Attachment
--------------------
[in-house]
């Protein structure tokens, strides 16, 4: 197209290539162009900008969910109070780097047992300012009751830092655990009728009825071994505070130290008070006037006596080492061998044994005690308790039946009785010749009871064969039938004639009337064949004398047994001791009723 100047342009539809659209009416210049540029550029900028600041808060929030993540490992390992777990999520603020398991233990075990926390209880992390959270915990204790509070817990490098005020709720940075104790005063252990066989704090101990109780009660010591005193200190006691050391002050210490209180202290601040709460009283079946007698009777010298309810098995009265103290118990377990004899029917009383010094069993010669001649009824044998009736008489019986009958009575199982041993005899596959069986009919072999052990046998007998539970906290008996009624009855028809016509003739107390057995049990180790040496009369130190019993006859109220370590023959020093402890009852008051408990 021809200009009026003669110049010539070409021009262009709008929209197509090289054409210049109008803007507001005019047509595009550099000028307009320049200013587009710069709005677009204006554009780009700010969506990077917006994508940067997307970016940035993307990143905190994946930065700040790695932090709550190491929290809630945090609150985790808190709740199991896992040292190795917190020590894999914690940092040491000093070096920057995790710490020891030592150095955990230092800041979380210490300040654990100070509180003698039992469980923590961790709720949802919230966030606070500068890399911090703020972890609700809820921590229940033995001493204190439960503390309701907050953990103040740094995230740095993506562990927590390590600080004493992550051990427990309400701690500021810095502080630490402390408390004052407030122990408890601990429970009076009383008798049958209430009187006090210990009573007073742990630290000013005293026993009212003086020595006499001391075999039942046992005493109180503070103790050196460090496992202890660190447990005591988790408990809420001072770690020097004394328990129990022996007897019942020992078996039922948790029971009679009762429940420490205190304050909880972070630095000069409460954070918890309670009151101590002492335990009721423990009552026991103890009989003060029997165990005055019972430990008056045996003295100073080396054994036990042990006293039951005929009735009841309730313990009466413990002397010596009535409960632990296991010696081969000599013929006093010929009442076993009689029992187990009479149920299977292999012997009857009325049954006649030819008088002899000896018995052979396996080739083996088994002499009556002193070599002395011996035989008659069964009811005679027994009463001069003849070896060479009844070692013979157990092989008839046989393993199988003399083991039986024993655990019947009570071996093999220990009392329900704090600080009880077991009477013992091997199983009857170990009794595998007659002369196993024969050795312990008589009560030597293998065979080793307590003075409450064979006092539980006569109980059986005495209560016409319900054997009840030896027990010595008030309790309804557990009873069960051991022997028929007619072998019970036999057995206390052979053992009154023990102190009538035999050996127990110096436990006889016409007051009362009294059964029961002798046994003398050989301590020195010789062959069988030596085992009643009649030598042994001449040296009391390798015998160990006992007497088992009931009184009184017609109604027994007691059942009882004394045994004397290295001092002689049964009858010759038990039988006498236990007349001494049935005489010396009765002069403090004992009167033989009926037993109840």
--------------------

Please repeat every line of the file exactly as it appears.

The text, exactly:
[in-house]
């Protein structure tokens, strides 16, 4: 197209290539162009900008969910109070780097047992300012009751830092655990009728009825071994505070130290008070006037006596080492061998044994005690308790039946009785010749009871064969039938004639009337064949004398047994001791009723 100047342009539809659209009416210049540029550029900028600041808060929030993540490992390992777990999520603020398991233990075990926390209880992390959270915990204790509070817990490098005020709720940075104790005063252990066989704090101990109780009660010591005193200190006691050391002050210490209180202290601040709460009283079946007698009777010298309810098995009265103290118990377990004899029917009383010094069993010669001649009824044998009736008489019986009958009575199982041993005899596959069986009919072999052990046998007998539970906290008996009624009855028809016509003739107390057995049990180790040496009369130190019993006859109220370590023959020093402890009852008051408990 021809200009009026003669110049010539070409021009262009709008929209197509090289054409210049109008803007507001005019047509595009550099000028307009320049200013587009710069709005677009204006554009780009700010969506990077917006994508940067997307970016940035993307990143905190994946930065700040790695932090709550190491929290809630945090609150985790808190709740199991896992040292190795917190020590894999914690940092040491000093070096920057995790710490020891030592150095955990230092800041979380210490300040654990100070509180003698039992469980923590961790709720949802919230966030606070500068890399911090703020972890609700809820921590229940033995001493204190439960503390309701907050953990103040740094995230740095993506562990927590390590600080004493992550051990427990309400701690500021810095502080630490402390408390004052407030122990408890601990429970009076009383008798049958209430009187006090210990009573007073742990630290000013005293026993009212003086020595006499001391075999039942046992005493109180503070103790050196460090496992202890660190447990005591988790408990809420001072770690020097004394328990129990022996007897019942020992078996039922948790029971009679009762429940420490205190304050909880972070630095000069409460954070918890309670009151101590002492335990009721423990009552026991103890009989003060029997165990005055019972430990008056045996003295100073080396054994036990042990006293039951005929009735009841309730313990009466413990002397010596009535409960632990296991010696081969000599013929006093010929009442076993009689029992187990009479149920299977292999012997009857009325049954006649030819008088002899000896018995052979396996080739083996088994002499009556002193070599002395011996035989008659069964009811005679027994009463001069003849070896060479009844070692013979157990092989008839046989393993199988003399083991039986024993655990019947009570071996093999220990009392329900704090600080009880077991009477013992091997199983009857170990009794595998007659002369196993024969050795312990008589009560030597293998065979080793307590003075409450064979006092539980006569109980059986005495209560016409319900054997009840030896027990010595008030309790309804557990009873069960051991022997028929007619072998019970036999057995206390052979053992009154023990102190009538035999050996127990110096436990006889016409007051009362009294059964029961002798046994003398050989301590020195010789062959069988030596085992009643009649030598042994001449040296009391390798015998160990006992007497088992009931009184009184017609109604027994007691059942009882004394045994004397290295001092002689049964009858010759038990039988006498236990007349001494049935005489010396009765002069403090004992009167033989009926037993109840």